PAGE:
While a lot of the CATI-respondents drop out during the recruitment process, some do eventually participate in the panel survey. Thus the more qualitative CATI-information will be validated in light of the more quantitative one week panel data. Moreover, this panel data allows for the assessment of the quantitative significance of the information provided in the CATI-Interview.
This information facilitates a comparison of the behaviour and personal characteristics of drop-outs and panel participants. By means of this comparison it is possible to evaluate whether the drop-out is random and does not follow a specific rule or if representatives of particular mobility styles are more likely not to participate. If the latter is the case survey results are likely to be biased. Based on the results of our study this bias can be quantified and appropriate weighting measures can be developed.
Our research differs from other non-response studies in that it does not make a second attempt to elicit information from persons who initially did not respond. Our study traces persons who initially provided information until they either drop-out in the recruitment process or participate in the panel. As always, persons who do not provide this initial information because they decline a CATI or cannot be reached pose a problem. However, the analysis of the dropping-out process allows for conclusions with respect to these initial drop-outs.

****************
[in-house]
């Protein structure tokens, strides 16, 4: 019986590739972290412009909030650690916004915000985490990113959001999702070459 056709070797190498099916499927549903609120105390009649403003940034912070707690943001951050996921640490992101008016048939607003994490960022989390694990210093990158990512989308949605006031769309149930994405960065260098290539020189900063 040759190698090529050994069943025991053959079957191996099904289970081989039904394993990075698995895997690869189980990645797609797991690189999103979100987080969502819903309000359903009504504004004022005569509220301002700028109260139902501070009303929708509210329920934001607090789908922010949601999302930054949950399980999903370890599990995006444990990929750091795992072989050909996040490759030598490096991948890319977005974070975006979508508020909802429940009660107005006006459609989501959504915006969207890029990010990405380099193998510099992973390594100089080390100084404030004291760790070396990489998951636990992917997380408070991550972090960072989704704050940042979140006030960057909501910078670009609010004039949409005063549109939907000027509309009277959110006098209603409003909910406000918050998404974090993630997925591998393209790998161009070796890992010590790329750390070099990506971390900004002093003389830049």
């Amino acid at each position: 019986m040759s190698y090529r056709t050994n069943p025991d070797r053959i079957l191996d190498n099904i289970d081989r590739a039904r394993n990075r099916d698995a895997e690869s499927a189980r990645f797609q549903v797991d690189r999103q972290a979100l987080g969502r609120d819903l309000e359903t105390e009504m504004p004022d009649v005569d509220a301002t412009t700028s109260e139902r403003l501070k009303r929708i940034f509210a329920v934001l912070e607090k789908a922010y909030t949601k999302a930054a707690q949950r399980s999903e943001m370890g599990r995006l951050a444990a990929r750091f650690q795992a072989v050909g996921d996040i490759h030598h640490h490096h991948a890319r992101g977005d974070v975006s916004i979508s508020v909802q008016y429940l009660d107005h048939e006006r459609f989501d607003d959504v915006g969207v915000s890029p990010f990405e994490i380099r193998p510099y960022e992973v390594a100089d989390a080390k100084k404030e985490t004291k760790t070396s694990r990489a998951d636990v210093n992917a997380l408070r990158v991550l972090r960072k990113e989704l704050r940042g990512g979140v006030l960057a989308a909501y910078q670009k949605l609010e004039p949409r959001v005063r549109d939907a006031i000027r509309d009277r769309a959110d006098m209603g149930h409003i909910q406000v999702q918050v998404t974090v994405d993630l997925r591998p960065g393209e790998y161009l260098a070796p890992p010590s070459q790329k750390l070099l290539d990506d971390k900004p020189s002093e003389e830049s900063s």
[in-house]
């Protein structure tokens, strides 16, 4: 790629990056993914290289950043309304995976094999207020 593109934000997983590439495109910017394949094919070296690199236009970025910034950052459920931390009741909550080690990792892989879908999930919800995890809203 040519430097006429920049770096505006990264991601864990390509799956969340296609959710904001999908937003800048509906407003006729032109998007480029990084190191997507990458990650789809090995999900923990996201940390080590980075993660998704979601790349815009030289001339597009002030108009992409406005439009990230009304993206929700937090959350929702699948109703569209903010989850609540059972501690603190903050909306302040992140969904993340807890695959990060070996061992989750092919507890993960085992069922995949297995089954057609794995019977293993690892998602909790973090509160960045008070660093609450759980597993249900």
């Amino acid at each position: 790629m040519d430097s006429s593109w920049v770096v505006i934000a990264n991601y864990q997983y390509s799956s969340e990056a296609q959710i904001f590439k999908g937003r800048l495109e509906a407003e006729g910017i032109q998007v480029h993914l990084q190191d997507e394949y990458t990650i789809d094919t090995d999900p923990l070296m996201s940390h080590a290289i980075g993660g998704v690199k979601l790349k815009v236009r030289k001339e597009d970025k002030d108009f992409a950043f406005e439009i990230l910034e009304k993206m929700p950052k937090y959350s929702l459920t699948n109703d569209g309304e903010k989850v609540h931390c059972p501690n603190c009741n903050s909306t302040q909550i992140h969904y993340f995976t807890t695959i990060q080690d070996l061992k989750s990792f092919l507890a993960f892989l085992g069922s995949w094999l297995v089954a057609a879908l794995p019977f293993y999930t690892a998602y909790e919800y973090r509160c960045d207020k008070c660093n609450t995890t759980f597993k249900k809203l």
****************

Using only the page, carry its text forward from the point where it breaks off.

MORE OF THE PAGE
The results of our study have implications that go beyond analysing the selectivity of the MOP. If the results indicate that drop-out is random and equally distributed throughout all types of mobility behaviour, then there is no indication that survey results are biased because of selectivity in the drop-out process. But also the contrary could be the case: For example, it could be that persons who are not mobile do not show interest in the survey from the very beginning, while very mobile and active persons initially show interest but are then turned away because they realize the work associated with taking part. If such systematics underlie the dropping-out process this indicates that survey results are biased due to selectivity. The multi-stage set-up of the recruitment of MOP-participants provides ideal data to study this phenomenon.
Keywords: Selectivity, Survey on Mobility Behaviour, German Mobility Panel
Association for European Transport